Making Sure Your Wedding Contracts Are Legit

by Aleisha

Sign contracts on the dotted line and watch your bank account drop one payment closer to “oh my gosh weddings are so expensive.” But before you sign, before you agree to pay someone for their services, make sure that the contract is legit. This isn’t going to be a tale of woe, where we explain how to sue the pants off of some poor sucker who wronged you deeply on the day that you were wed, nope. This is going to be (nonlegal) advice, and my opinion on what you should ensure is included in your contracts with vendors before you get to the point of an unhappy customer. Again, LEGAL DISCLAIMER - The following is intended for informational purposes only and not for the purpose of legal advice. If you have a particular problem, please contact your attorney.

All vendors will be a little bit different but here’s what I like to see in a contract.

Wedding contracts

Business Info and Payment Types:

Business name and contact info, including what forms of payment are accepted. Contact information should include a physical address, email and phone. If they want the contract printed, signed, and faxed back, there should be a fax number somewhere on there as well. Do they accept checks, is there an address to send your check, if it’s a credit card is there a transaction fee for that swipe, do they only accept cash? When you hand over the money, will they provide you with a receipt?

Payment schedule:

What is due upfront as a deposit or retainer? Can payments be broken up over several months? When is the balance due? Are there late fees? How will any extra fees or add-ons be billed or charged?
HINT: I suggest that all payments be made in full before the wedding day. There is nothing worse than having an outstanding balance that you must pay BEFORE your guests get fed. Talk about a major buzz kill. Your big day isn’t about financial obligations; it’s about love. Doy.

Wedding contracts

Names and Contact Information:

You will want the contract to specify the persons who are entering into this contract, that way you know you have control over the services this vendor provides. It also means you are responsible for ensuring that the vendor is paid and that you fulfil your end of the contract (you know, showing up to your wedding and such). This helps keep nosy, do-gooders (read: family) from taking over the decision making process with this vendor. You’re on the contract; you’re the maker of decisions.

Terms of the contract:

Ah, good old terms. When is this contract good for? When will it expire? Plus a whole lot of other legal mumbo jumbo. Like what are your rights if you feel as though you were wronged, can you fire them? Sue them? If so, how? In what county, and who pays for the legal fees? As a consumer, you ought to know your rights but also respect that companies have a right to protect themselves as well. Some companies might have a clause about slander, and this one is important. Check out this article for more on that evil D word: defamation.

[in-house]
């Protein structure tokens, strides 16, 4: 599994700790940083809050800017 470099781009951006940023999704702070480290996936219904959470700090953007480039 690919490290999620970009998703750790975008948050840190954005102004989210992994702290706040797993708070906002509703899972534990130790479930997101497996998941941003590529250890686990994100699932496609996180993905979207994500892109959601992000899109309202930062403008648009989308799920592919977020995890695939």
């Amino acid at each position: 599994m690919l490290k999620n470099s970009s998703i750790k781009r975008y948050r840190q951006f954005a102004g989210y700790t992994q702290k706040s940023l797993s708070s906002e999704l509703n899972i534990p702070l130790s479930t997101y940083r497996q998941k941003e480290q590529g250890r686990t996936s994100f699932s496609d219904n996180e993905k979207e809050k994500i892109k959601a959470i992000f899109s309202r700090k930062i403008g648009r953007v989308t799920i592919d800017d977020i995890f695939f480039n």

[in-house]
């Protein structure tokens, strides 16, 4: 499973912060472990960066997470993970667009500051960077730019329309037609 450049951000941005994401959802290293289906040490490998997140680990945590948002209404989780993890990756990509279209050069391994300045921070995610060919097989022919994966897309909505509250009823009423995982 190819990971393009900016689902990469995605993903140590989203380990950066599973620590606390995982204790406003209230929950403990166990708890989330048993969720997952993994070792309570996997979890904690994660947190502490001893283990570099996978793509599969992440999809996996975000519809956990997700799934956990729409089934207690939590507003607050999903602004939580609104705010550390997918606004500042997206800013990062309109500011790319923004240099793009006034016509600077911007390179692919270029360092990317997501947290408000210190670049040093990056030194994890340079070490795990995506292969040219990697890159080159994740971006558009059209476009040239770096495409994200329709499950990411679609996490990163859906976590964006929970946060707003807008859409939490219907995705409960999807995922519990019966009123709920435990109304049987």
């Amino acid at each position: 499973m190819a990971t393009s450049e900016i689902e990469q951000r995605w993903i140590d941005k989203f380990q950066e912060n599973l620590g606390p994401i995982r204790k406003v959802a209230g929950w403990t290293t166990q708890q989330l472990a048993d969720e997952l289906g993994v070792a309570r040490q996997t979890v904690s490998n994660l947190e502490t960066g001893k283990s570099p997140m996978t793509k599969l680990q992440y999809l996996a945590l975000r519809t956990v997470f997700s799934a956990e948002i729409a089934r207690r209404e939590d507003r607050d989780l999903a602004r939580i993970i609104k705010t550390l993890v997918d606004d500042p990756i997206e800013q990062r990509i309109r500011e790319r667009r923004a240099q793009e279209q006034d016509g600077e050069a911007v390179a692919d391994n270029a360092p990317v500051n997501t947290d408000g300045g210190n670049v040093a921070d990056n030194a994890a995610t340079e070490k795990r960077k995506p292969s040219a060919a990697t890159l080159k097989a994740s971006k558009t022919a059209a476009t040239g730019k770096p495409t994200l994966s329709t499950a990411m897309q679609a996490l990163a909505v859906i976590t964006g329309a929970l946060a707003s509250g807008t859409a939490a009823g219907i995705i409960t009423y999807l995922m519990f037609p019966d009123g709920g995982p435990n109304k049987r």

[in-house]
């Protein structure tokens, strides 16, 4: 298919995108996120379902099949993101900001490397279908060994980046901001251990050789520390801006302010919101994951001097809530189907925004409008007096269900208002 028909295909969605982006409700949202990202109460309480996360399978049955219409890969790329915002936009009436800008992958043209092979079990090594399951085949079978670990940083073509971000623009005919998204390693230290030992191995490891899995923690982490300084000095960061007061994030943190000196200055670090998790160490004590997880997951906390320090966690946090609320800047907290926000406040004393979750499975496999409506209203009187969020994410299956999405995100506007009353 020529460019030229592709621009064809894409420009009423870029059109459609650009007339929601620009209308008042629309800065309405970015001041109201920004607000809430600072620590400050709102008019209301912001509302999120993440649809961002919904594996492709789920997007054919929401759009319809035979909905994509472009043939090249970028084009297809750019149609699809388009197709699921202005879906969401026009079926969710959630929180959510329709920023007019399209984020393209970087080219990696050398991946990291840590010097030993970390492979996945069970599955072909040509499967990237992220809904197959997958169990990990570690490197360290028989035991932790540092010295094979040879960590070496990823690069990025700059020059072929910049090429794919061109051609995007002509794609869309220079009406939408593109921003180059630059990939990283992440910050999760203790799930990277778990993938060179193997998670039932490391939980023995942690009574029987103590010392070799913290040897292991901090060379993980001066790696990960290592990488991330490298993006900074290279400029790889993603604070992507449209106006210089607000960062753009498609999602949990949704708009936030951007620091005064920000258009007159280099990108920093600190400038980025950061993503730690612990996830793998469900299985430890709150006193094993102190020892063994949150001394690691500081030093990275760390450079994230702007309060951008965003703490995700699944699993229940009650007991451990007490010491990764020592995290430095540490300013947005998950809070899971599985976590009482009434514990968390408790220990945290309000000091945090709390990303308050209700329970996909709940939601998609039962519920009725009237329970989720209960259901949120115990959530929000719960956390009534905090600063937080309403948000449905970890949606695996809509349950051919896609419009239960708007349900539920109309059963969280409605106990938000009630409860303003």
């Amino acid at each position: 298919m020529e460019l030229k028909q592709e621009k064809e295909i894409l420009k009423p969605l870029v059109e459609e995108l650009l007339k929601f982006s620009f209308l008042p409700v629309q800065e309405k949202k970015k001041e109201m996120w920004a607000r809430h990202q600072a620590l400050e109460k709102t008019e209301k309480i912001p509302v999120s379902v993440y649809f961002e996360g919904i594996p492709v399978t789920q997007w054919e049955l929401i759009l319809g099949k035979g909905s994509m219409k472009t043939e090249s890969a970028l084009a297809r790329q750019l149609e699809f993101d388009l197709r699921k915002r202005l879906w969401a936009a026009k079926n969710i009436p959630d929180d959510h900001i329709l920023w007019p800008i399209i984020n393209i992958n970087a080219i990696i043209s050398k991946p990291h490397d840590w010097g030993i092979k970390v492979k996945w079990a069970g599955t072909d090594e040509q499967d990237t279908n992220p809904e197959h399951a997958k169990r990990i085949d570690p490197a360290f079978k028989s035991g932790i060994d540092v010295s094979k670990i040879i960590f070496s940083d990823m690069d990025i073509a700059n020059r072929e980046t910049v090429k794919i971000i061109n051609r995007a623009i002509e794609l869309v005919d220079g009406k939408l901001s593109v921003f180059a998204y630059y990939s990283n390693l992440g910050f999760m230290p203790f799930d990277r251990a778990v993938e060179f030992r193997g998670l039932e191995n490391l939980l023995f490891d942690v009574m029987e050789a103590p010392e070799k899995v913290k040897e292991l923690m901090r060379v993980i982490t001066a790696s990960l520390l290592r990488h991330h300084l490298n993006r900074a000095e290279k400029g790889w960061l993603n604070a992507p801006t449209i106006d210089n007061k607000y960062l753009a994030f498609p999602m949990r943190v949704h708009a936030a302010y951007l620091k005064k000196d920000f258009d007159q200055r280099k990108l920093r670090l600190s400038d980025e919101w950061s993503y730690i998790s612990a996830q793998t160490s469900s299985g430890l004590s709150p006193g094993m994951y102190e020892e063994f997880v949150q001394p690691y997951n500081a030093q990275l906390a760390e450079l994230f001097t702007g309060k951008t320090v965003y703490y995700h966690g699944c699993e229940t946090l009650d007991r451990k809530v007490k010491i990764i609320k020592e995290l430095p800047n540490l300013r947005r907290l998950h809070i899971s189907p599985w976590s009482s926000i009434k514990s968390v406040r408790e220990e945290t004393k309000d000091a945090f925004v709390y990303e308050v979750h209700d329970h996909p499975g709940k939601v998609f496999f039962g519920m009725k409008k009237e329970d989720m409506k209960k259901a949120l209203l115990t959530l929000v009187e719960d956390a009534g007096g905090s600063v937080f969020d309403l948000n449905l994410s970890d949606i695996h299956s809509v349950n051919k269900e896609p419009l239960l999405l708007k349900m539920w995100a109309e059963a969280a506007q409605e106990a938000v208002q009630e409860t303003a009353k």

Length or Timeframe of Service:

How long are they going to be at your wedding? If it’s a rental company, florist or baker, are they just delivering or are they also setting up? And if they are not setting up, who is going to be responsible for setup?

Wedding contracts

How you obtain the product:

Delivery or pickup and what about after your wedding? How will you receive your images or video? Will it be via mailed thumb drive (again make sure your address is on the contract) or will it be via an online gallery?

Media Release:

Vendors may ask for your permission to use your images in their marketing, social media, in print, or on their website. It may be none or all of the vendors you have at your wedding, but they should all be obtaining your permission before taking your picture and sharing it with the world. If you prefer some privacy, specify it in the contract.

Ownership:

Who will own the digital products of your wedding? Your monogram? The program design? How about images and film footage? Is the cake platter included when you purchase your cake or is that a rental? What about floral vases? Understand who owns what and what you are paying for.

Wedding contracts

Return of Products or Rentals:

When do items rented need to be returned? Whether it’s rental items that are slated to be picked up from the venue, floral vases that need to be returned to the shop, or linens that go back in laundry bags. You’ll want to know how, where and in what shape items need to be given back to the vendor. Plates and silverware may need to be rinsed, that’s a big one to ask about, laundry typically goes back unlaundered, woopie!

Wedding contracts

Looking for an easy cheat sheet for making sure your vendors have contracts that answer all of your questions and are actually legit? I got choo girl.

Sixpence Standard Wedding Vendor Contract Cheatsheet

While not all of these items MUST be in the contract, you MUST get clarification, again, ask a lawyer if you have specific questions about the legality of your contract, but be a smart consumer. Over communicate, it will be good practice for your marriage.

Prosperity, Love & Happiness, Josey

ABOUT THE AUTHOR

​Josey Stafford- Founder + Head Planner
Sixpence Events & Planning

Josey Stafford is a Minneapolis based event planner, focusing on weddings for millennials who want a stress-free engagement and a wedding filled with laughter and awkward hand gestures.
As a people connector and lover of all types of tea, she works hard to ensure that her clients are educated, their vendors are happy and everyone receives their daily dose of happiness via hugs.​

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